Problems during the filtration stage

An international food company was supplying rapeseed oil to biodiesel producers and had to ensure the oil was free of any contaminants before the producers could undertake the final stages of processing. At their site in Belgium, the food company was originally using two self-cleaning filters using piston-cleaning systems and wedgewire screens to remove small particles from the oil (Stage 3). Unfortunately, the machines were experiencing numerous problems with screen blockage. However, this damaged their material and meant stopping production to manually clean the filters and replace parts.

A source at the company commented: “With our old filters, there was essentially too much foreign material passing through. This included sticks, debris and other large particles. Our spare parts costs were extremely high as a result. We needed a more powerful solution to handle our material in an efficient way.”

Optimising productivity

In order to improve productivity and ensure optimum product quality, the company selected the Self-Cleaning RussellEco Filter®, made by Russell Finex.The unit's large filtration surface and self-cleaning wiping system minimises blockage and results in less wasted product.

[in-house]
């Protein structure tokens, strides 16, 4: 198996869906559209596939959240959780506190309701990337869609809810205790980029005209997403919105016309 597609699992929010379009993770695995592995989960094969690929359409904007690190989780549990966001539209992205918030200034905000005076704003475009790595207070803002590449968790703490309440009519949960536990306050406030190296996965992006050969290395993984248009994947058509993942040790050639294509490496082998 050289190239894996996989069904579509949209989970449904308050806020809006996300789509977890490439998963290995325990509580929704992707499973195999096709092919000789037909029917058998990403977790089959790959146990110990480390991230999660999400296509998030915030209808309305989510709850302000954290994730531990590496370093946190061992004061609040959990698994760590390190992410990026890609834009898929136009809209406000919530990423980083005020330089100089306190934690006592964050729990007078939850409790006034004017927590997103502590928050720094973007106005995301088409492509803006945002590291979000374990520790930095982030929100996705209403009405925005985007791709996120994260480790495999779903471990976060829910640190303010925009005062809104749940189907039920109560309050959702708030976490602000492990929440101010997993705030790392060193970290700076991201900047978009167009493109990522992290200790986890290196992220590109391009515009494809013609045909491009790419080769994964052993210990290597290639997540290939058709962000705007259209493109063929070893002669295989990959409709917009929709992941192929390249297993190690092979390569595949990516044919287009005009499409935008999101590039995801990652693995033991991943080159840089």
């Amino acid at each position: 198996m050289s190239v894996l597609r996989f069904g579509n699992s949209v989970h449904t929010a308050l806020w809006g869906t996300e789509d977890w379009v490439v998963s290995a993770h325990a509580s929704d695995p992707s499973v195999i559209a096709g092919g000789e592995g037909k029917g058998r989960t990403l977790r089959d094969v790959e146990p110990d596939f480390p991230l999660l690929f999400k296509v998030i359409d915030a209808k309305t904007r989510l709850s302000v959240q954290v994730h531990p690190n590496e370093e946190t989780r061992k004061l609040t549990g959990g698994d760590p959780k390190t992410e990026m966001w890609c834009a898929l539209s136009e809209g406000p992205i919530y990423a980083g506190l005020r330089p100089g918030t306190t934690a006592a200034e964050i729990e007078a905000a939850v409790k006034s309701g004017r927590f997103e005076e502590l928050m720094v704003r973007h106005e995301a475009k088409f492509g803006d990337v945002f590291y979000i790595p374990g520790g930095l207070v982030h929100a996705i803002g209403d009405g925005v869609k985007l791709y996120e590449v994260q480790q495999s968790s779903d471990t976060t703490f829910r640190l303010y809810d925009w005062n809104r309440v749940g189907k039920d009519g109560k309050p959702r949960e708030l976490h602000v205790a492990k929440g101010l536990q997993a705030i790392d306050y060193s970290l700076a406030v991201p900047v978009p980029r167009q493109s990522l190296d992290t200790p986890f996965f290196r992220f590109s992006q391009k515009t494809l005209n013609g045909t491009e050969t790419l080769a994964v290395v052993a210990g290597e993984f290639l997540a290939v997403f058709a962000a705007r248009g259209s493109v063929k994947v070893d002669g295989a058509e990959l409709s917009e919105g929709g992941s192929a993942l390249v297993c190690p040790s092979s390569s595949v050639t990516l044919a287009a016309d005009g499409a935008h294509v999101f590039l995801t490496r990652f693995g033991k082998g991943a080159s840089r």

Manufactured at its plant in London, England, Russell Finexsays the design of the Eco Filter ensures that flow of material goes from the inside to the outside of the filter element. The screen is then automatically cleaned using a rotating wiper inside the element. Unlike many breeds of self-cleaning filters, the RussellEco Filter's® wipers work on a continuous basis, cleaning the filter element at all times. This ensures the screen remains clear of blockages, which in turn gives consistent throughput rates and prevents a build up of differential pressure. Although not required in this particular case, the complete range of Eco Filters can be supplied to meet the latest ATEX approval ratings, which are essential to operate safely in hazardous environments.

Using the 600 micron Russellmicroscreen and spiral wipers made from a special polymer material, which is high temperature resistant and FDA approved, Russel Finexsays the Self-Cleaning Eco Filter® achieves great results. Removing particles with a density between 0.85 and 0.90 kg/l at 90°C, the unit has allowed the company to successfully filter their rapeseed oil without having to continuously interrupt production to clean the machine and replace parts.

To satisfy stringent health and safety requirements, the filter is also fitted with an automated lifting system, attached to the main body of the filter to support the weight of the end cap and valves, making the filter virtually effortless to assemble and dis-assemble. Achieving a capacity of 35 m3/h, the filter easily meets the company's throughput requirements.

Moving forward